At block 3030, travel identifier 2112 determines whether the travel-related transaction has correctly provided traveler itinerary information encoded within addenda associated with the travel-related transaction. These addenda messages are populated by travel providers (such as airlines) and travel agencies at the time payment for a booking is made. Such itinerary information may include the name of the traveler, the travel destination/departure points, and date of travel.

In some instances, the addenda are incomplete. In such instances, travel identifier 2112 verifies the travel itinerary information against a Global Distribution Systems database, block 3040. Such a database includes flight details, and pricing on many flights. As part of the verification process, the addenda are corrected and travel details are added, if necessary.

At block 3050, the transaction addenda data is parsed to determine itinerary information from the travel-related transaction dates, times, and location from travel-related transaction. The travel-related transaction data may relate to any travel-related data known in the art, such as a purchase or reservation of airline tickets, train tickets, bus tickets, hotel reservations or payments, rental car reservations, cruise tickets or reservations, or experience-ticket purchases (such as theater or show tickets).

At block 3060, a “white list” entry is created for travelers (and their associated Primary Account Numbers) and locations for the dates of travel. For example, if cardholder Denise purchases a round-trip airfare from Los Angeles to Vienna, Austria, departing on January 25th, and returning on February 14th, then a white list is created for the Primary Account Number associated with Denise, listing Vienna, Austria from January 25th through February 14th. Similarly, if cardholder Denise purchases opera tickets at the Salzburg Opera on January 27th, the white list may additionally have an entry for Salzburg, Austria on that date. In some embodiments, the white list entry may adjust or extrapolate location information to proximate locations, based on city, metropolitan area, county, state, province or country.

When no traveler information is listed in the addenda, the cardholder may be assumed to be the traveler.

When multiple travel tickets or reservations are made, the sub-process 3060 may be repeated for each traveler and their associated PANs. For example, if Denise purchases two airline tickets for herself and Karin, then the associated white list entry may be attached to Denise's account and Karin's account.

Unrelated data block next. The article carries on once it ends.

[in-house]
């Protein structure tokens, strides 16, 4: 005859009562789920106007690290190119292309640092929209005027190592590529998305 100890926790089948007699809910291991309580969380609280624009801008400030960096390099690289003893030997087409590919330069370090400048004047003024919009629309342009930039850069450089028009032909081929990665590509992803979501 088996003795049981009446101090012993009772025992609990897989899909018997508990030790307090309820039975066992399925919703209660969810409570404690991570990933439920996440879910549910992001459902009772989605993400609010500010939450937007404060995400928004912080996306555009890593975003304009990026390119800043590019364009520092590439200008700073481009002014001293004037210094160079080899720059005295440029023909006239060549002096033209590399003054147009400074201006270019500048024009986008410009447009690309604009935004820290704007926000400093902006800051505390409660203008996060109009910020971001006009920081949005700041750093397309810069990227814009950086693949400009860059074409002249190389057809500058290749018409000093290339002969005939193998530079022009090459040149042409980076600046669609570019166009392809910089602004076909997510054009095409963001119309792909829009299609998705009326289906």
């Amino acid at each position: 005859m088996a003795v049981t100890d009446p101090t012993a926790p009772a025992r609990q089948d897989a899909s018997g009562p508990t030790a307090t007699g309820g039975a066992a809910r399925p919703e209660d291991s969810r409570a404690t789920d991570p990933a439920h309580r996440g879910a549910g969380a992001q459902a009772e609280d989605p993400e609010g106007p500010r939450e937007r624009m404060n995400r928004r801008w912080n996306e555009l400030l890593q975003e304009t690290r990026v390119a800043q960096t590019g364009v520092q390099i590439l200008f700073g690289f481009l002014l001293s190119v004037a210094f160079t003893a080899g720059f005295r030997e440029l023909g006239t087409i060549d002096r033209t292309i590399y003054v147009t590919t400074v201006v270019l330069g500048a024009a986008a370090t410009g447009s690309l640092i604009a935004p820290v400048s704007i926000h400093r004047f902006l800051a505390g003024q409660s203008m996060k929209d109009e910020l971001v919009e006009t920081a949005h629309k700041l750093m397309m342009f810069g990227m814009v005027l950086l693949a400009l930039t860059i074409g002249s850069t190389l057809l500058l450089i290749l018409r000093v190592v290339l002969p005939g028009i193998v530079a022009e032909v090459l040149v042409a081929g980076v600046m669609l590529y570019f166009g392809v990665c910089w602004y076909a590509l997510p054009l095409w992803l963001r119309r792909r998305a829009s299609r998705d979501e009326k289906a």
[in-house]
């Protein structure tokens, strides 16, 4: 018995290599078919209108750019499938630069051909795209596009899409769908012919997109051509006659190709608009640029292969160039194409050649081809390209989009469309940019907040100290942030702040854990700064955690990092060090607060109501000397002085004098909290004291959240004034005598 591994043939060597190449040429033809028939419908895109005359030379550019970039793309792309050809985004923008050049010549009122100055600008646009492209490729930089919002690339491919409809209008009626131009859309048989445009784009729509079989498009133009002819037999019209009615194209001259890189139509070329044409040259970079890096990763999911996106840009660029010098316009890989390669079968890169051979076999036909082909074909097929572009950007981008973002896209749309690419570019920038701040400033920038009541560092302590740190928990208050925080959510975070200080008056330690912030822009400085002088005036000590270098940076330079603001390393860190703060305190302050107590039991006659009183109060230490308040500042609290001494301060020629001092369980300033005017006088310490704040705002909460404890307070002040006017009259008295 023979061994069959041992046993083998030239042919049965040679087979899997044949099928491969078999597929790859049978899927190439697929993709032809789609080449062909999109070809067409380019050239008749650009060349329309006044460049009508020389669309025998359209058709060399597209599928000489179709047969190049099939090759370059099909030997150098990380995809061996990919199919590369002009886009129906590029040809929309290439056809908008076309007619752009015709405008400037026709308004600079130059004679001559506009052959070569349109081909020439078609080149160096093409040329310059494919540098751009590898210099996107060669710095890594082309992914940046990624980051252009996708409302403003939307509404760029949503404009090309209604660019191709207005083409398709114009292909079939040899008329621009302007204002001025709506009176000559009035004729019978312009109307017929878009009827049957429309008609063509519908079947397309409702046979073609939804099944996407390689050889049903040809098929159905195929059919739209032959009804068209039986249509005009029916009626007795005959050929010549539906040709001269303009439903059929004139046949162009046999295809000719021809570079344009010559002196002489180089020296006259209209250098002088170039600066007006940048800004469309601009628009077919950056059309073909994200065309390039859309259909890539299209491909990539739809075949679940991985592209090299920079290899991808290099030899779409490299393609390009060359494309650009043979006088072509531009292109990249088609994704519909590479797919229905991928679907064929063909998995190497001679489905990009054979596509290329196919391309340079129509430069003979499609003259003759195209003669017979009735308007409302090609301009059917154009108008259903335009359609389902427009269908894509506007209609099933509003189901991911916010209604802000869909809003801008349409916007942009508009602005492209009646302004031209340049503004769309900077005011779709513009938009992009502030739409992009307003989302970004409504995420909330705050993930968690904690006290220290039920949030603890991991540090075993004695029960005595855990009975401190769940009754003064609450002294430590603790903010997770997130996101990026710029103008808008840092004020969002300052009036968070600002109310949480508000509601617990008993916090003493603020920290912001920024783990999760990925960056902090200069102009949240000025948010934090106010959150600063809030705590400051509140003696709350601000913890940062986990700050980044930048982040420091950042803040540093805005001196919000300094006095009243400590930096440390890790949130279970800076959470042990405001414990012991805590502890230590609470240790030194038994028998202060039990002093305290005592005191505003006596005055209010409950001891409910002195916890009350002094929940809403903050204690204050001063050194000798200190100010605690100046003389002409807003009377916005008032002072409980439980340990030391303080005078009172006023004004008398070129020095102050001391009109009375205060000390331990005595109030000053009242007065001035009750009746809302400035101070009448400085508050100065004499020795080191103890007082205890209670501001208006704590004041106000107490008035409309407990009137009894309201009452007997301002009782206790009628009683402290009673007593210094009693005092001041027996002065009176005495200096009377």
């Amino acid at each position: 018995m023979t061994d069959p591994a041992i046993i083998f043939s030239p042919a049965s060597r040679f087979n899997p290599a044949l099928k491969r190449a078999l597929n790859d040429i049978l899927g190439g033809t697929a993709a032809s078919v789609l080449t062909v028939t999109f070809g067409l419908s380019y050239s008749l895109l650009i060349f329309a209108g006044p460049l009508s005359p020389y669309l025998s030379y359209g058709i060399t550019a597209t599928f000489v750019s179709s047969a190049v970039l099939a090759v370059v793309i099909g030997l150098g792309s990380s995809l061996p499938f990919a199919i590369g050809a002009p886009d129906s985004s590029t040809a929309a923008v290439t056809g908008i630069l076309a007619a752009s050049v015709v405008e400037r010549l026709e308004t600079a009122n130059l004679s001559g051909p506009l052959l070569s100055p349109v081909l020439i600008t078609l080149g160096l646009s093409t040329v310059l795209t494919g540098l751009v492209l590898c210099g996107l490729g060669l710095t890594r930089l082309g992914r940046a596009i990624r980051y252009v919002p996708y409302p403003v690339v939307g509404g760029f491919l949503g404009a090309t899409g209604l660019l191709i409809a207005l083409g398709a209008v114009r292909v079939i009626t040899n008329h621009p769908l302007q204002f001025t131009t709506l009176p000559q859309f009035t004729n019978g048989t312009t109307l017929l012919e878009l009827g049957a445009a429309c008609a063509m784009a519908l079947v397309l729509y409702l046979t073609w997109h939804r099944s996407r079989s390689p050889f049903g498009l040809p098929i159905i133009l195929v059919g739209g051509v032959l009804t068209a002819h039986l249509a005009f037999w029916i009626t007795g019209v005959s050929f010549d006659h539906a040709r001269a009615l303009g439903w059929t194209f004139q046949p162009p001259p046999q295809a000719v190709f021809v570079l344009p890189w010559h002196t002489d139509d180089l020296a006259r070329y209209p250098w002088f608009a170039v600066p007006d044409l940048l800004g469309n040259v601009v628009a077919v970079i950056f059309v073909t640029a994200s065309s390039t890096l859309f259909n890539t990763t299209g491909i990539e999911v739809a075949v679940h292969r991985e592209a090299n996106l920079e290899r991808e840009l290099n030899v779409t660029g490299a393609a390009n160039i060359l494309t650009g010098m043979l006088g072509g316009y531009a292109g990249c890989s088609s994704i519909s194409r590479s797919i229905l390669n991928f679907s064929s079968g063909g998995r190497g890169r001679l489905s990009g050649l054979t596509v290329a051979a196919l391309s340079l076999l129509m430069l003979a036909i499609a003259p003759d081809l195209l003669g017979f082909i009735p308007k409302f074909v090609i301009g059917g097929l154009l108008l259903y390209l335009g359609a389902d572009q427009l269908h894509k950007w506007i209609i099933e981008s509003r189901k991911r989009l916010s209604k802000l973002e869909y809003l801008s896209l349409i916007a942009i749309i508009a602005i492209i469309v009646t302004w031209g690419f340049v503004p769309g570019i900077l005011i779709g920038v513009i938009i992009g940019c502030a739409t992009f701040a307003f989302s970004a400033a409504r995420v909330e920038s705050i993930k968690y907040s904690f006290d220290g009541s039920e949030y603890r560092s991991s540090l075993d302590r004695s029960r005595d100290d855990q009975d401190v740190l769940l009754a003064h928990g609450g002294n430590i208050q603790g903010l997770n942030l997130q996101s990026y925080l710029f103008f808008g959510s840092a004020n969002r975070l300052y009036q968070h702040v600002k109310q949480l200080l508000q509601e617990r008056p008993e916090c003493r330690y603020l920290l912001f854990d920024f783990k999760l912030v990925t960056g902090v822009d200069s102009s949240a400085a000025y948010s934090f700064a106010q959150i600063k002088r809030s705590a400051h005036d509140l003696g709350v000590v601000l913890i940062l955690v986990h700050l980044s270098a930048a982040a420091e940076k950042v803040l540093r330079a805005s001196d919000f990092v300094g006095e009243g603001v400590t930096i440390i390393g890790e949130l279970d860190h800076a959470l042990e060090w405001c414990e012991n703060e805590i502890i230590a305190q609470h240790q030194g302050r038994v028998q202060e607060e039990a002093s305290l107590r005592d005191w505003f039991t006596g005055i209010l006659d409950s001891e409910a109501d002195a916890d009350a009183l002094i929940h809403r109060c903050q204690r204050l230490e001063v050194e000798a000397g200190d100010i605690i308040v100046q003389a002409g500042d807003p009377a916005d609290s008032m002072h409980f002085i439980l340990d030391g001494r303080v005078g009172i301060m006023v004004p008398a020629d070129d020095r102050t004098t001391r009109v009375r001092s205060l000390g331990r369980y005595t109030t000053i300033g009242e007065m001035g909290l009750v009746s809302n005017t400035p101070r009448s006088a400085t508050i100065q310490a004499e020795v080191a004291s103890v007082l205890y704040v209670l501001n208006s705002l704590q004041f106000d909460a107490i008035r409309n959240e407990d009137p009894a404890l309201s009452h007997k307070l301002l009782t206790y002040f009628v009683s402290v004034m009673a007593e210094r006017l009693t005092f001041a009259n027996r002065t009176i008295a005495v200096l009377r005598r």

In some embodiments, a white list entry may be attached for the cardholder's other payment cards and their associated PANs. In some embodiments, the white list entries are attached to all cards, regardless of issuer, subject to opt-in by the cardholder. Suppose, for example, Denise may have purchased her travel tickets with a MasterCard®-branded payment card issued by the First National Bank of Gotham City. In such an embodiment, white list entries are attached to the card used, as well as any other card associated with Denise, such as Denise's MasterCard®-branded payment card issued by the Second National Bank of Metropolis.

At block 3070, the created white list entries are stored into a travel database 2210.

It is understood that embodiments of the disclosure use the white list as a factor in scoring payment card financial transactions.

FIG. 4 illustrates a real-time method 4000 that factors anticipated travel in fraud detection and scoring, constructed and operative in accordance with an embodiment of the present disclosure.

At block 4010, payment processor 2000 receives transaction request from a merchant bank. As mentioned above, the transaction request typically contains information such as the amount of the transaction and a Primary Account Number associated with the payment card, and the (location) origin of the transaction.

At block 4020, fraud prevention engine 2110 determines whether the transaction is a cross-border transaction. If not, flow continues at block 4070. If the transaction is a cross-border transaction, flow continues at block 4030.

If the transaction is a cross-border transaction, scoring engine 2114 or rules engine 2116 checks travel database 2210 to determine if there is a white list entry associated with the cardholder, block 4040. If no white list entry exists, the process flow continues at block 4070.

If a white list entry exists, it is retrieved at block 4040.

The transaction location, time and date are compared with the white list entry at block 4050. Process 4000 may automatically adjust the time and date for the time zone of the transaction origin. If the transaction does not fit within the white list entry, the process flow continues at block 4070.

If the transaction does fits within the time, date, and location information of the white list entry, the white list information is added as a factor for the scoring engine, block 4060.

The transaction is scored at block 4070, at the score is transmitted along with the transaction information to the issuer, block 4080. With this information, an issuer may decide whether to permit or reject the transaction. It should be noted that due to the risk of many cross-border transactions, there is a high likelihood of a transaction being rejected as fraud when the white list information is not added as a factor for the transaction scoring at block 4070. In some embodiments where the payment processor 2000 is located at an issuer, the process authorizes or rejects the transaction directly. In yet other embodiments, payment processor 2000 may preemptively reject the transaction without consultation with the issuer, if the score from the score transaction is too low.

It is understood by those familiar with the art that the system described herein may be implemented in hardware, firmware, or software encoded on a non-transitory computer-readable storage medium.

The previous description of the embodiments is provided to enable any person skilled in the art to practice the disclosure. The various modifications to these embodiments will be readily apparent to those skilled in the art, and the generic principles defined herein may be applied to other embodiments without the use of inventive faculty. Thus, the present disclosure is not intended to be limited to the embodiments shown herein, but is to be accorded the widest scope consistent with the principles and novel features disclosed herein.